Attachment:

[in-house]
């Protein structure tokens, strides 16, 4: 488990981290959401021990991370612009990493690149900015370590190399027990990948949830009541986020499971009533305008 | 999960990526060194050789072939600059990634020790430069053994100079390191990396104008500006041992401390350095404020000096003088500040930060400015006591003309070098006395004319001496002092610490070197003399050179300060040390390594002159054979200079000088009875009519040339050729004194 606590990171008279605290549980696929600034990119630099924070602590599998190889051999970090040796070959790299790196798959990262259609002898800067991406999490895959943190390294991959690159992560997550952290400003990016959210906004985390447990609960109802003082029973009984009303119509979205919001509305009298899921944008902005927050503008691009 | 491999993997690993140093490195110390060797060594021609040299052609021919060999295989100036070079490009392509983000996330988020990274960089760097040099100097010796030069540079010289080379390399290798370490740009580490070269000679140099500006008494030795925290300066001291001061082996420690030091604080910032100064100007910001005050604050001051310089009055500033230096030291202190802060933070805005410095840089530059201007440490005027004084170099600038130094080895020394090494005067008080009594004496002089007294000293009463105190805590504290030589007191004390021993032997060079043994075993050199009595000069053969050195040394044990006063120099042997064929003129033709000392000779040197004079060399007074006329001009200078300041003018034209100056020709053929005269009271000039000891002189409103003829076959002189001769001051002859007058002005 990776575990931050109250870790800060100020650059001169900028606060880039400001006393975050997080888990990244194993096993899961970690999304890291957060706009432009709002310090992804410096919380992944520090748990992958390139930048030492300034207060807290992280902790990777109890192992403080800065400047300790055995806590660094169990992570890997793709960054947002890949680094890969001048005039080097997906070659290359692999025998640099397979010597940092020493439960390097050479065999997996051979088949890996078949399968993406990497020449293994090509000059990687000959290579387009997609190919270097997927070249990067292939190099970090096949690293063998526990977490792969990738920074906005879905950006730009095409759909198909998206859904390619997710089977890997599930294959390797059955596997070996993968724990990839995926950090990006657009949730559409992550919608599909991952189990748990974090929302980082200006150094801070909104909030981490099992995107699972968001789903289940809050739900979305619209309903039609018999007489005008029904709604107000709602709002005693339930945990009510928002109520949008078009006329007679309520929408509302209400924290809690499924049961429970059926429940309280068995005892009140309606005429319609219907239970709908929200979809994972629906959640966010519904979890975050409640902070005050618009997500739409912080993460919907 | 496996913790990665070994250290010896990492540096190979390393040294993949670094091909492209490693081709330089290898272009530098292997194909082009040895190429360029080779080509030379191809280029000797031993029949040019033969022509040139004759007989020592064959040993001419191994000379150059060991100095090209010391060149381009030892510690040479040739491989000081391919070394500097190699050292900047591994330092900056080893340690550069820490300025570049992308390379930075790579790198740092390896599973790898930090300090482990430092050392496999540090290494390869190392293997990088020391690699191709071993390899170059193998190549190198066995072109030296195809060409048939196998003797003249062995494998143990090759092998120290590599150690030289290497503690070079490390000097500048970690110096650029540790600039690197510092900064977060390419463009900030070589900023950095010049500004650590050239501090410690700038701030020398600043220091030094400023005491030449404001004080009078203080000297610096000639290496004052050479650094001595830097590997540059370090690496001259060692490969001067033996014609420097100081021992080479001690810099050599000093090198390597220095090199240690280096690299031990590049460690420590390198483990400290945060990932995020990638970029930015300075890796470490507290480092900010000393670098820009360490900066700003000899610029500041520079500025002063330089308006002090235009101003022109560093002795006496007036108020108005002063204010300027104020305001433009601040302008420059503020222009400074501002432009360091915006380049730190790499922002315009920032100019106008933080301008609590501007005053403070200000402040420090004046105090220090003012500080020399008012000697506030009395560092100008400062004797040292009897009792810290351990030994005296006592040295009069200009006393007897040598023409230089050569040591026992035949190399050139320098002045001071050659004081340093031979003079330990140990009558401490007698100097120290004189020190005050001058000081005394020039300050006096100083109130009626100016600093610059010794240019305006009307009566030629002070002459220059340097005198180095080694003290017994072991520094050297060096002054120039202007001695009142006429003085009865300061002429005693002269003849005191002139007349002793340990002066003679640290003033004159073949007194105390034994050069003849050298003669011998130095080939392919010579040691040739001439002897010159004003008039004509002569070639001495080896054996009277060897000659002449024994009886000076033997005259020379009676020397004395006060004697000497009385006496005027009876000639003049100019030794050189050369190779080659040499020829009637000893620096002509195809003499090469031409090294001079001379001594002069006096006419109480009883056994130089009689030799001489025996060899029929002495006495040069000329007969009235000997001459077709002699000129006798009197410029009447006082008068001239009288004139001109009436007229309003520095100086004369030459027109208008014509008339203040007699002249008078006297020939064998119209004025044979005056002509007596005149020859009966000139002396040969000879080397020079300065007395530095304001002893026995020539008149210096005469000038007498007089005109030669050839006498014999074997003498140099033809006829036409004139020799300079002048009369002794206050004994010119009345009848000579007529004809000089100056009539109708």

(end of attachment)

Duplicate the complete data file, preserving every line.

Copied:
[in-house]
């Protein structure tokens, strides 16, 4: 488990981290959401021990991370612009990493690149900015370590190399027990990948949830009541986020499971009533305008 | 999960990526060194050789072939600059990634020790430069053994100079390191990396104008500006041992401390350095404020000096003088500040930060400015006591003309070098006395004319001496002092610490070197003399050179300060040390390594002159054979200079000088009875009519040339050729004194 606590990171008279605290549980696929600034990119630099924070602590599998190889051999970090040796070959790299790196798959990262259609002898800067991406999490895959943190390294991959690159992560997550952290400003990016959210906004985390447990609960109802003082029973009984009303119509979205919001509305009298899921944008902005927050503008691009 | 491999993997690993140093490195110390060797060594021609040299052609021919060999295989100036070079490009392509983000996330988020990274960089760097040099100097010796030069540079010289080379390399290798370490740009580490070269000679140099500006008494030795925290300066001291001061082996420690030091604080910032100064100007910001005050604050001051310089009055500033230096030291202190802060933070805005410095840089530059201007440490005027004084170099600038130094080895020394090494005067008080009594004496002089007294000293009463105190805590504290030589007191004390021993032997060079043994075993050199009595000069053969050195040394044990006063120099042997064929003129033709000392000779040197004079060399007074006329001009200078300041003018034209100056020709053929005269009271000039000891002189409103003829076959002189001769001051002859007058002005 990776575990931050109250870790800060100020650059001169900028606060880039400001006393975050997080888990990244194993096993899961970690999304890291957060706009432009709002310090992804410096919380992944520090748990992958390139930048030492300034207060807290992280902790990777109890192992403080800065400047300790055995806590660094169990992570890997793709960054947002890949680094890969001048005039080097997906070659290359692999025998640099397979010597940092020493439960390097050479065999997996051979088949890996078949399968993406990497020449293994090509000059990687000959290579387009997609190919270097997927070249990067292939190099970090096949690293063998526990977490792969990738920074906005879905950006730009095409759909198909998206859904390619997710089977890997599930294959390797059955596997070996993968724990990839995926950090990006657009949730559409992550919608599909991952189990748990974090929302980082200006150094801070909104909030981490099992995107699972968001789903289940809050739900979305619209309903039609018999007489005008029904709604107000709602709002005693339930945990009510928002109520949008078009006329007679309520929408509302209400924290809690499924049961429970059926429940309280068995005892009140309606005429319609219907239970709908929200979809994972629906959640966010519904979890975050409640902070005050618009997500739409912080993460919907 | 496996913790990665070994250290010896990492540096190979390393040294993949670094091909492209490693081709330089290898272009530098292997194909082009040895190429360029080779080509030379191809280029000797031993029949040019033969022509040139004759007989020592064959040993001419191994000379150059060991100095090209010391060149381009030892510690040479040739491989000081391919070394500097190699050292900047591994330092900056080893340690550069820490300025570049992308390379930075790579790198740092390896599973790898930090300090482990430092050392496999540090290494390869190392293997990088020391690699191709071993390899170059193998190549190198066995072109030296195809060409048939196998003797003249062995494998143990090759092998120290590599150690030289290497503690070079490390000097500048970690110096650029540790600039690197510092900064977060390419463009900030070589900023950095010049500004650590050239501090410690700038701030020398600043220091030094400023005491030449404001004080009078203080000297610096000639290496004052050479650094001595830097590997540059370090690496001259060692490969001067033996014609420097100081021992080479001690810099050599000093090198390597220095090199240690280096690299031990590049460690420590390198483990400290945060990932995020990638970029930015300075890796470490507290480092900010000393670098820009360490900066700003000899610029500041520079500025002063330089308006002090235009101003022109560093002795006496007036108020108005002063204010300027104020305001433009601040302008420059503020222009400074501002432009360091915006380049730190790499922002315009920032100019106008933080301008609590501007005053403070200000402040420090004046105090220090003012500080020399008012000697506030009395560092100008400062004797040292009897009792810290351990030994005296006592040295009069200009006393007897040598023409230089050569040591026992035949190399050139320098002045001071050659004081340093031979003079330990140990009558401490007698100097120290004189020190005050001058000081005394020039300050006096100083109130009626100016600093610059010794240019305006009307009566030629002070002459220059340097005198180095080694003290017994072991520094050297060096002054120039202007001695009142006429003085009865300061002429005693002269003849005191002139007349002793340990002066003679640290003033004159073949007194105390034994050069003849050298003669011998130095080939392919010579040691040739001439002897010159004003008039004509002569070639001495080896054996009277060897000659002449024994009886000076033997005259020379009676020397004395006060004697000497009385006496005027009876000639003049100019030794050189050369190779080659040499020829009637000893620096002509195809003499090469031409090294001079001379001594002069006096006419109480009883056994130089009689030799001489025996060899029929002495006495040069000329007969009235000997001459077709002699000129006798009197410029009447006082008068001239009288004139001109009436007229309003520095100086004369030459027109208008014509008339203040007699002249008078006297020939064998119209004025044979005056002509007596005149020859009966000139002396040969000879080397020079300065007395530095304001002893026995020539008149210096005469000038007498007089005109030669050839006498014999074997003498140099033809006829036409004139020799300079002048009369002794206050004994010119009345009848000579007529004809000089100056009539109708």